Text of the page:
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Thursday November 7, 2002
THE United States yesterday distanced itself from threats to invade Zimbabwe amid revelations that three MDC activists from Matabeleland presented falsehoods on the situation in this country at a meeting set up by the British in Washington last Saturday.
The US embassy in Harare said that no US government official had made such a threat.
"We believe that only the people of Zimbabwe can solve their nation's problems," said the embassy in a statement last night.
The assistant secretary of state for African affairs, Mr Mark Bellamy, had been quoted in the Washington Times as saying the US was considering intrusive and interventionist measures that could challenge Zimbabwe's sovereignty.
"The dilemmas in the next six months may bring us face to face with Zimbabwe's sovereignty," he said in the Washington Times.
Mr Bellamy made his remarks at a meeting on "Famine and Political Violence in Matebeleland" organised by the Londoned-based Zimbabwe Democracy Trust (ZDT) and sponsored by the Centre for International and Strategic Studies.
Three MDC activists on the ZDT panel were: a former magistrate Johnson Mnkandla; Bulawayo Residents Association president Edward Simela and Ernest Mtunzi who now lives in Britain.
A former secretary at the British High Commission in Harare, David Troup chaired the meeting.
ZDT is funded by the British just like the Amani Trust, a non-governmental organisation, which has been on the forefront of campaigning against the Government of Zimbabwe.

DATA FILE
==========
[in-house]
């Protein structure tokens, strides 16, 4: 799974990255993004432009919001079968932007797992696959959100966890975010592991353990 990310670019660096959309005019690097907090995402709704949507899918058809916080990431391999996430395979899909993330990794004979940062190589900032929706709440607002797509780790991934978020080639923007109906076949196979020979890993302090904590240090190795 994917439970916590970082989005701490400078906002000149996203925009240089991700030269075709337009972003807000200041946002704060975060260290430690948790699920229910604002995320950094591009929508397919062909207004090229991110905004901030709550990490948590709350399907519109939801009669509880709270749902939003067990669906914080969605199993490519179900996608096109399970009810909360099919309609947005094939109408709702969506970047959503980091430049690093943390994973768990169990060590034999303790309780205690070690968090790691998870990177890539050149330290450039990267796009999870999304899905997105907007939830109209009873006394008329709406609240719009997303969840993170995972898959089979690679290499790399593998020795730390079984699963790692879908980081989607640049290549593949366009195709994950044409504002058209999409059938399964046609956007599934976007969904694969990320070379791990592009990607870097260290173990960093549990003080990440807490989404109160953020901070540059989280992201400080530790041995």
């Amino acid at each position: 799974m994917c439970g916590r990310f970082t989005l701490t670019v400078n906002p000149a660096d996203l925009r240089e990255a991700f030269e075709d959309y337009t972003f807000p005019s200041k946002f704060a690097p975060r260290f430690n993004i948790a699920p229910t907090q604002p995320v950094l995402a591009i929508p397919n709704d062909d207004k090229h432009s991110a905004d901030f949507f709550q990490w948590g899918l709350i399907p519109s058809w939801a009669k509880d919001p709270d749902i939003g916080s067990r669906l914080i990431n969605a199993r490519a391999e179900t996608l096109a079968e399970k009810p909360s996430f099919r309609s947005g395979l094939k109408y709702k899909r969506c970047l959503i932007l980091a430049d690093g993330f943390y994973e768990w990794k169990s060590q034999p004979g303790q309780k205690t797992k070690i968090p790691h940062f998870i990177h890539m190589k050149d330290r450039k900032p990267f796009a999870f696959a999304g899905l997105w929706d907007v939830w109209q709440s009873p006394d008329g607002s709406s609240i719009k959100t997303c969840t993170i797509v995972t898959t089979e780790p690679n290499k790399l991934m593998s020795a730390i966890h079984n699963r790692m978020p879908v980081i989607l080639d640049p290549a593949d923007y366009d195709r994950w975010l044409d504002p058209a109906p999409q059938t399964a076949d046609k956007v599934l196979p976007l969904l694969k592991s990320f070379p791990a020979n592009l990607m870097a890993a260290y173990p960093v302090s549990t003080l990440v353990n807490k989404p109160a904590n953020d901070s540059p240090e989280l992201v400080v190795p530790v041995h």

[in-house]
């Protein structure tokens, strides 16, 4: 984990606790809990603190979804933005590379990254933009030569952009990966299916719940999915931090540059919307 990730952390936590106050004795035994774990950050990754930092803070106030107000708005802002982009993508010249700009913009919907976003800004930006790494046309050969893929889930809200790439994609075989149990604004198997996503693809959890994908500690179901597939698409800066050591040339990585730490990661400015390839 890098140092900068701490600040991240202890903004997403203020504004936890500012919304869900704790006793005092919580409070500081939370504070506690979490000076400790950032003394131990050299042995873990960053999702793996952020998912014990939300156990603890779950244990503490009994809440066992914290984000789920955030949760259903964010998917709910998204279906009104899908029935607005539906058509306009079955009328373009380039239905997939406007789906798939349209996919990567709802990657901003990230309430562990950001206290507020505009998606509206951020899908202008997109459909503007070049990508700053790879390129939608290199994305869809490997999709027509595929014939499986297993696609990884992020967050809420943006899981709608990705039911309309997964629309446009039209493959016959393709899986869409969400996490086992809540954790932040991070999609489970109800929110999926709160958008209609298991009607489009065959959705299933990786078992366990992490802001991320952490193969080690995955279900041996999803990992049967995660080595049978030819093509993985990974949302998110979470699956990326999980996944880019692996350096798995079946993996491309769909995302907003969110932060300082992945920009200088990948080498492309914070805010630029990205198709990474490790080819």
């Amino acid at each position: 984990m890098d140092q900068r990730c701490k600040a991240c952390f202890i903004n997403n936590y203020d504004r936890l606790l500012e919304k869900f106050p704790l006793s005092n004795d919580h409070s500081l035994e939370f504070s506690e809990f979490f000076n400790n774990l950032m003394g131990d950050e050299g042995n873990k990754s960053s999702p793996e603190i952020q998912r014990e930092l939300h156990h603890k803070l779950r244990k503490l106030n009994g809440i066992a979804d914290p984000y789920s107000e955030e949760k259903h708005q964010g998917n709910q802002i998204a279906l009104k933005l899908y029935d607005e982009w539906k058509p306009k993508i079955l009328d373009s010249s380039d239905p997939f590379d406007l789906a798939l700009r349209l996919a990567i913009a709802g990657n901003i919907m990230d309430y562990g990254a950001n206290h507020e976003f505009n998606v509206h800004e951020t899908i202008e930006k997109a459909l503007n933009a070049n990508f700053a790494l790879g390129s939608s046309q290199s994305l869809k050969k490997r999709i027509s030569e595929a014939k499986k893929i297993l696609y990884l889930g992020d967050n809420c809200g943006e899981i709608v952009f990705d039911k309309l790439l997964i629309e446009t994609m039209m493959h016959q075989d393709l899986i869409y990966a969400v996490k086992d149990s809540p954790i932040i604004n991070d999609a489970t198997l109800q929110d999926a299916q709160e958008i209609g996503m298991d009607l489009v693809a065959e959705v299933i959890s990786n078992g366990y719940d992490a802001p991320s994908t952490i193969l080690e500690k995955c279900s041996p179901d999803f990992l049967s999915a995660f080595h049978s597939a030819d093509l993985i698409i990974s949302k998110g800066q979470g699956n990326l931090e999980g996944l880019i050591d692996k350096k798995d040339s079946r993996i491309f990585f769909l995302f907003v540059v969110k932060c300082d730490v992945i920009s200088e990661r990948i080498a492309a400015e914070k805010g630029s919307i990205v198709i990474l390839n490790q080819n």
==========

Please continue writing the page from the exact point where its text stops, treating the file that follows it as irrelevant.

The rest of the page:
The three said they had come to Washington to raise awareness on an impending human rights catastrophe and famine in their tribal homeland.
They charged the Government and Zanu-PF with stifling the rule of law through the arrest and harassment of magistrates and using food relief as a political weapon.
In their presentations, the three distributed a document they claimed revealed a Zanu-PF strategy to destroy the Ndebele people.
They also claimed that three children had died in Binga as a result of the unfair distribution of food.
Other issues raised by the three include the Gukurahundi disturbances in Matabeleland in the early 1980s and unemployment which they said was caused by the firms that were relocating from Bulawayo to Harare.
The three also claimed that some women at Mpilo Hospital were being sterilised without their consent and that this was a strategy to reduce the Ndebele population.
It was after the three had presented their reports that Mr Bellamy said the US would find ways of intervening in Zimbabwe even if it means violating Zimbabwe's sovereignty.
A Government spokesman however, said: "You cannot find a more sinister manipulation of food than this one. We have had people threatening to invade other countries on terrorism charges but to threaten to invade our country in order to come and feed us is idiotic."
He linked the threat by the US to recent utterances by the MDC that "something was to happen in December".
Commenting on Mr Bellamy's utterances, the Minister of Foreign Affairs, Cde Stan Mudenge said the issue had not been communicated to him officially by the US ambassador in Harare.
"The reports by three people from Matabeleland were just a pack of falsehoods," said Cde Mudenge.
Meanwhile, Cde Mudenge yesterday left for Maputo, Mozambique to attend the Sadc/EU ministerial dialogue.